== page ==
The Significance of Dred Scott

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History 201
Dr. Eugenie Blang
12/10/2013
The Significance of Dred Scott
Many times during our class discussions and lectures we tried to examine the stages leading up to the succession and Civil War in America. During the critical time period of the middle 19th century, the Dred Scott v. Sanford decision of the Supreme Court was one of those major treads on the pathway to secession. The man Dred Scott was taken to Missouri with Peter Blow as a slave from Virginia and sold. His new master from Missouri then moved to the free state of Illinois for a while, but later moved back to Missouri. Following his master 's passing, Scott asserted that since he had resided in a free state, he was inevitably a free citizen.
Dred Scott,
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The first question was partially addressed by Article IV, Section 2 of the Constitution and by the Fugitive Slave Acts of 1793 and 1850; however the second question had not as yet been addressed. During the 1830s and 1840s a slave by the name of Dred Scott accompanied his master, a surgeon in the U.S. Army, on numerous trips to military posts around the country, including the free states of Illinois and the territory of Wisconsin.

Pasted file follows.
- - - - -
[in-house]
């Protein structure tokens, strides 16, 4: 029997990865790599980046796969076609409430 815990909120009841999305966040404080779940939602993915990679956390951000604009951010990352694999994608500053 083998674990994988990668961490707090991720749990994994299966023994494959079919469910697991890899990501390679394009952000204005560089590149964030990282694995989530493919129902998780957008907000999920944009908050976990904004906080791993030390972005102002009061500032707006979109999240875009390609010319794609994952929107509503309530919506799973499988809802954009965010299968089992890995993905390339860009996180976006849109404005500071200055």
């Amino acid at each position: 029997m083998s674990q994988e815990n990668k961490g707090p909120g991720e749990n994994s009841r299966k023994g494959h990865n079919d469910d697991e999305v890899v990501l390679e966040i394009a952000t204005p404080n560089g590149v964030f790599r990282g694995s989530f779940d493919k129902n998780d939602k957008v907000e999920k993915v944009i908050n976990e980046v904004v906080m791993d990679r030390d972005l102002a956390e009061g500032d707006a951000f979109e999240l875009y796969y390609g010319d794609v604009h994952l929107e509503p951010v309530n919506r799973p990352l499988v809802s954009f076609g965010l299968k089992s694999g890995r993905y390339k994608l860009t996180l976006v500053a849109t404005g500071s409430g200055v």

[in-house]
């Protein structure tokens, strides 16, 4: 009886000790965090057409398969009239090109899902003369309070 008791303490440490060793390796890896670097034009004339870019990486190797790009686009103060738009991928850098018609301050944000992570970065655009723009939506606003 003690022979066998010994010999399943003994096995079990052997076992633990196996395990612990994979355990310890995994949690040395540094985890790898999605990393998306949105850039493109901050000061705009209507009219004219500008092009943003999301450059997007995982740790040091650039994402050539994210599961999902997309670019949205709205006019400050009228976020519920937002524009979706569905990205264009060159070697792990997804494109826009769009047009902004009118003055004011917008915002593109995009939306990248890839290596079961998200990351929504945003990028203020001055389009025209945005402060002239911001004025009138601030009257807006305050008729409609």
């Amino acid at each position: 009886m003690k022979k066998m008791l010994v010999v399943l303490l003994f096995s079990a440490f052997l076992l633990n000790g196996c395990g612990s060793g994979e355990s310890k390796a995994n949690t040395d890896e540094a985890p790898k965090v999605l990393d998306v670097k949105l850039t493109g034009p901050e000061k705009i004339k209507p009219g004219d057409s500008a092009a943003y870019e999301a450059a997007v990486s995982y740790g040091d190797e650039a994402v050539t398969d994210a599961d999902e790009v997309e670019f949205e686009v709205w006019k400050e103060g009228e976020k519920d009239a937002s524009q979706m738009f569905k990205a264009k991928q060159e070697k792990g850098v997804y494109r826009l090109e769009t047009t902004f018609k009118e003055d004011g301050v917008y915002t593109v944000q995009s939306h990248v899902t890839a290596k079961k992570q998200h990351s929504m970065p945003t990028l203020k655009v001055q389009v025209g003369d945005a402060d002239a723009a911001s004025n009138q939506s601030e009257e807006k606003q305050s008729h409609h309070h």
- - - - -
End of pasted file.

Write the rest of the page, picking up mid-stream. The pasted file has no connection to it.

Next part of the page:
In 1846 Scott sued his master for his freedom, asserting that his sojourns in free jurisdictions made him free. After numerous delays, trials, and retrials, the case reached the Supreme Court in 1856. The court responded with nine separate opinions, and Chief Justice Roger Brook Taney delivered the deciding opinion. The ruling was both complex and controversial: the Missouri Compromise of 1820 was ruled unconstitutional on the grounds that Congress did not have authority to limit the expansion of slavery; slavery was found to be legal in the territories until the citizens voted for or against it; and Africans and their descendants were found to be ineligible for citizenship in the United States as the framers of the Constitution had not viewed Africans as citizens. Since African Americans were not viewed by the court as citizens, they could not file suit. Despite the finality of the court 's

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